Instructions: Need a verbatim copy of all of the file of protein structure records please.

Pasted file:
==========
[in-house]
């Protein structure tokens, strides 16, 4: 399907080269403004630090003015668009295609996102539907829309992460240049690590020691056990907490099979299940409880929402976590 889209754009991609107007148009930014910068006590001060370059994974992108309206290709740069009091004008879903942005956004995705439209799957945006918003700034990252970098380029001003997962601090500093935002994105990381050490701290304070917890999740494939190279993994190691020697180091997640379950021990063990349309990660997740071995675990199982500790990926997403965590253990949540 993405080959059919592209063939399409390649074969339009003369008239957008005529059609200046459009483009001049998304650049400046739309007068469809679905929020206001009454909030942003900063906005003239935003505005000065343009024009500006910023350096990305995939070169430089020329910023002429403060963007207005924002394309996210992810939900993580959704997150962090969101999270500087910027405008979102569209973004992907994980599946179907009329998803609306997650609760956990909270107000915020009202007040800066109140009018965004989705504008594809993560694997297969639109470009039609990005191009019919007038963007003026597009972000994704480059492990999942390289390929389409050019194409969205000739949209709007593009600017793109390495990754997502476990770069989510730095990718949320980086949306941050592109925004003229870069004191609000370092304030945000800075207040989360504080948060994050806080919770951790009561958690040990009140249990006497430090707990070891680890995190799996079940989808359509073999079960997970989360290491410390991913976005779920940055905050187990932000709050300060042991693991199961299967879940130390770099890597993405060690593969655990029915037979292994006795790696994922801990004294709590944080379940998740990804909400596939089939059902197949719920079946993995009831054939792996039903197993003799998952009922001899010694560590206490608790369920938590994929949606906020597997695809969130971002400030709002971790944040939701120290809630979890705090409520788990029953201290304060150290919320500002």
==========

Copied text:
[in-house]
């Protein structure tokens, strides 16, 4: 399907080269403004630090003015668009295609996102539907829309992460240049690590020691056990907490099979299940409880929402976590 889209754009991609107007148009930014910068006590001060370059994974992108309206290709740069009091004008879903942005956004995705439209799957945006918003700034990252970098380029001003997962601090500093935002994105990381050490701290304070917890999740494939190279993994190691020697180091997640379950021990063990349309990660997740071995675990199982500790990926997403965590253990949540 993405080959059919592209063939399409390649074969339009003369008239957008005529059609200046459009483009001049998304650049400046739309007068469809679905929020206001009454909030942003900063906005003239935003505005000065343009024009500006910023350096990305995939070169430089020329910023002429403060963007207005924002394309996210992810939900993580959704997150962090969101999270500087910027405008979102569209973004992907994980599946179907009329998803609306997650609760956990909270107000915020009202007040800066109140009018965004989705504008594809993560694997297969639109470009039609990005191009019919007038963007003026597009972000994704480059492990999942390289390929389409050019194409969205000739949209709007593009600017793109390495990754997502476990770069989510730095990718949320980086949306941050592109925004003229870069004191609000370092304030945000800075207040989360504080948060994050806080919770951790009561958690040990009140249990006497430090707990070891680890995190799996079940989808359509073999079960997970989360290491410390991913976005779920940055905050187990932000709050300060042991693991199961299967879940130390770099890597993405060690593969655990029915037979292994006795790696994922801990004294709590944080379940998740990804909400596939089939059902197949719920079946993995009831054939792996039903197993003799998952009922001899010694560590206490608790369920938590994929949606906020597997695809969130971002400030709002971790944040939701120290809630979890705090409520788990029953201290304060150290919320500002």